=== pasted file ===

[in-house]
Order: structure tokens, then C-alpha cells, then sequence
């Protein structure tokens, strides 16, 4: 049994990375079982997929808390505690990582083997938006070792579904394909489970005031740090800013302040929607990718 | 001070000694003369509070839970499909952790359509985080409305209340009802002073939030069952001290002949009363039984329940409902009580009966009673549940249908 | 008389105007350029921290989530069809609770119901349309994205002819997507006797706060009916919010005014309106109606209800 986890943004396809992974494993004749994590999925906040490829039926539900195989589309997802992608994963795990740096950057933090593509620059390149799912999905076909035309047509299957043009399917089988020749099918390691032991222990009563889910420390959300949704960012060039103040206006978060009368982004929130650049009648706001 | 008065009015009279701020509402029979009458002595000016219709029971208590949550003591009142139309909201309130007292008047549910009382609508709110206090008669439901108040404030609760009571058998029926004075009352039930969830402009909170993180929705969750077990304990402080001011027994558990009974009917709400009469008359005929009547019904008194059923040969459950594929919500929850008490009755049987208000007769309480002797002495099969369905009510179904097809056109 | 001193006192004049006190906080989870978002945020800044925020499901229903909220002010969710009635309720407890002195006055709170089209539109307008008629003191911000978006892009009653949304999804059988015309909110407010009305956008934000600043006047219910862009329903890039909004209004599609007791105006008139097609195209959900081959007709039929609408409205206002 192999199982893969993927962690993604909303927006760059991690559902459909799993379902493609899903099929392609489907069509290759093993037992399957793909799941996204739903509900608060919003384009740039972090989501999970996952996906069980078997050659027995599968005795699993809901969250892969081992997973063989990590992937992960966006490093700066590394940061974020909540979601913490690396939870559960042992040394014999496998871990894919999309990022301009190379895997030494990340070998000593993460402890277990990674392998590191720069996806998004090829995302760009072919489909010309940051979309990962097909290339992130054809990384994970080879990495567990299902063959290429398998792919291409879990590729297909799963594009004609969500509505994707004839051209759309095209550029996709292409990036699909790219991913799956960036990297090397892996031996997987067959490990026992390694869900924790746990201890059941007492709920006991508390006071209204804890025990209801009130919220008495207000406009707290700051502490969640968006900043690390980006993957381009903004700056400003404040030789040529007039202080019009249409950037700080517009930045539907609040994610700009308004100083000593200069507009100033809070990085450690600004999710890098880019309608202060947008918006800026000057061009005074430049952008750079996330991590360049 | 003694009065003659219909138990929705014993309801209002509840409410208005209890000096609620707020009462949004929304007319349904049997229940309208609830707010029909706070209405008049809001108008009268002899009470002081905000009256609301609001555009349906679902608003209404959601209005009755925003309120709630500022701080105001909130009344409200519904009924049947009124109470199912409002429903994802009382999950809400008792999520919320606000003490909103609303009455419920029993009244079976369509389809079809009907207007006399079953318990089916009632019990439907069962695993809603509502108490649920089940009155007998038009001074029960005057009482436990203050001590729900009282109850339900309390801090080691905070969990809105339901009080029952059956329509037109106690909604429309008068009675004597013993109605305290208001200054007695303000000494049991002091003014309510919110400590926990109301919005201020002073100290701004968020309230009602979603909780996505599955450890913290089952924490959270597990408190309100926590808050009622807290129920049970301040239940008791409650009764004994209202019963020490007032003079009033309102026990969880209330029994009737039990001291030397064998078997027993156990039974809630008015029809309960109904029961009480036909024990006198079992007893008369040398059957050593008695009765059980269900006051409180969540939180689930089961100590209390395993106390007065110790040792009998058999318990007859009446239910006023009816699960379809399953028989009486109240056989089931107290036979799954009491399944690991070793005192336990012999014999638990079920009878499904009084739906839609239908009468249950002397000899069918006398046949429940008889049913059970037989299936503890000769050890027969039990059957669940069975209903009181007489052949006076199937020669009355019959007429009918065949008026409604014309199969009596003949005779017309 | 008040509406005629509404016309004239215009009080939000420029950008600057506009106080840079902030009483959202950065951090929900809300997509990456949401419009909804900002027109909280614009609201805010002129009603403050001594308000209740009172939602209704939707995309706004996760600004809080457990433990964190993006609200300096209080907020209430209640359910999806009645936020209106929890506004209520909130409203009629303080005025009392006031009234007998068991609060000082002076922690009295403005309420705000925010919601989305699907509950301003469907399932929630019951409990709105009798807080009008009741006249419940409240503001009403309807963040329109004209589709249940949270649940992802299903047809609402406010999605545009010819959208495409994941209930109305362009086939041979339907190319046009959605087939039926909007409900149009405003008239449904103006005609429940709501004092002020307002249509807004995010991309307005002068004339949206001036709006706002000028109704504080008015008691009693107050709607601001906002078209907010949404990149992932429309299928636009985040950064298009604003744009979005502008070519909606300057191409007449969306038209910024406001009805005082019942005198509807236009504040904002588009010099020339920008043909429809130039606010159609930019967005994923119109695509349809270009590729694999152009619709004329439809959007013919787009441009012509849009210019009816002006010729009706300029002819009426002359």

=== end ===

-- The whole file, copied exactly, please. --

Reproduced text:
[in-house]
Order: structure tokens, then C-alpha cells, then sequence
């Protein structure tokens, strides 16, 4: 049994990375079982997929808390505690990582083997938006070792579904394909489970005031740090800013302040929607990718 | 001070000694003369509070839970499909952790359509985080409305209340009802002073939030069952001290002949009363039984329940409902009580009966009673549940249908 | 008389105007350029921290989530069809609770119901349309994205002819997507006797706060009916919010005014309106109606209800 986890943004396809992974494993004749994590999925906040490829039926539900195989589309997802992608994963795990740096950057933090593509620059390149799912999905076909035309047509299957043009399917089988020749099918390691032991222990009563889910420390959300949704960012060039103040206006978060009368982004929130650049009648706001 | 008065009015009279701020509402029979009458002595000016219709029971208590949550003591009142139309909201309130007292008047549910009382609508709110206090008669439901108040404030609760009571058998029926004075009352039930969830402009909170993180929705969750077990304990402080001011027994558990009974009917709400009469008359005929009547019904008194059923040969459950594929919500929850008490009755049987208000007769309480002797002495099969369905009510179904097809056109 | 001193006192004049006190906080989870978002945020800044925020499901229903909220002010969710009635309720407890002195006055709170089209539109307008008629003191911000978006892009009653949304999804059988015309909110407010009305956008934000600043006047219910862009329903890039909004209004599609007791105006008139097609195209959900081959007709039929609408409205206002 192999199982893969993927962690993604909303927006760059991690559902459909799993379902493609899903099929392609489907069509290759093993037992399957793909799941996204739903509900608060919003384009740039972090989501999970996952996906069980078997050659027995599968005795699993809901969250892969081992997973063989990590992937992960966006490093700066590394940061974020909540979601913490690396939870559960042992040394014999496998871990894919999309990022301009190379895997030494990340070998000593993460402890277990990674392998590191720069996806998004090829995302760009072919489909010309940051979309990962097909290339992130054809990384994970080879990495567990299902063959290429398998792919291409879990590729297909799963594009004609969500509505994707004839051209759309095209550029996709292409990036699909790219991913799956960036990297090397892996031996997987067959490990026992390694869900924790746990201890059941007492709920006991508390006071209204804890025990209801009130919220008495207000406009707290700051502490969640968006900043690390980006993957381009903004700056400003404040030789040529007039202080019009249409950037700080517009930045539907609040994610700009308004100083000593200069507009100033809070990085450690600004999710890098880019309608202060947008918006800026000057061009005074430049952008750079996330991590360049 | 003694009065003659219909138990929705014993309801209002509840409410208005209890000096609620707020009462949004929304007319349904049997229940309208609830707010029909706070209405008049809001108008009268002899009470002081905000009256609301609001555009349906679902608003209404959601209005009755925003309120709630500022701080105001909130009344409200519904009924049947009124109470199912409002429903994802009382999950809400008792999520919320606000003490909103609303009455419920029993009244079976369509389809079809009907207007006399079953318990089916009632019990439907069962695993809603509502108490649920089940009155007998038009001074029960005057009482436990203050001590729900009282109850339900309390801090080691905070969990809105339901009080029952059956329509037109106690909604429309008068009675004597013993109605305290208001200054007695303000000494049991002091003014309510919110400590926990109301919005201020002073100290701004968020309230009602979603909780996505599955450890913290089952924490959270597990408190309100926590808050009622807290129920049970301040239940008791409650009764004994209202019963020490007032003079009033309102026990969880209330029994009737039990001291030397064998078997027993156990039974809630008015029809309960109904029961009480036909024990006198079992007893008369040398059957050593008695009765059980269900006051409180969540939180689930089961100590209390395993106390007065110790040792009998058999318990007859009446239910006023009816699960379809399953028989009486109240056989089931107290036979799954009491399944690991070793005192336990012999014999638990079920009878499904009084739906839609239908009468249950002397000899069918006398046949429940008889049913059970037989299936503890000769050890027969039990059957669940069975209903009181007489052949006076199937020669009355019959007429009918065949008026409604014309199969009596003949005779017309 | 008040509406005629509404016309004239215009009080939000420029950008600057506009106080840079902030009483959202950065951090929900809300997509990456949401419009909804900002027109909280614009609201805010002129009603403050001594308000209740009172939602209704939707995309706004996760600004809080457990433990964190993006609200300096209080907020209430209640359910999806009645936020209106929890506004209520909130409203009629303080005025009392006031009234007998068991609060000082002076922690009295403005309420705000925010919601989305699907509950301003469907399932929630019951409990709105009798807080009008009741006249419940409240503001009403309807963040329109004209589709249940949270649940992802299903047809609402406010999605545009010819959208495409994941209930109305362009086939041979339907190319046009959605087939039926909007409900149009405003008239449904103006005609429940709501004092002020307002249509807004995010991309307005002068004339949206001036709006706002000028109704504080008015008691009693107050709607601001906002078209907010949404990149992932429309299928636009985040950064298009604003744009979005502008070519909606300057191409007449969306038209910024406001009805005082019942005198509807236009504040904002588009010099020339920008043909429809130039606010159609930019967005994923119109695509349809270009590729694999152009619709004329439809959007013919787009441009012509849009210019009816002006010729009706300029002819009426002359």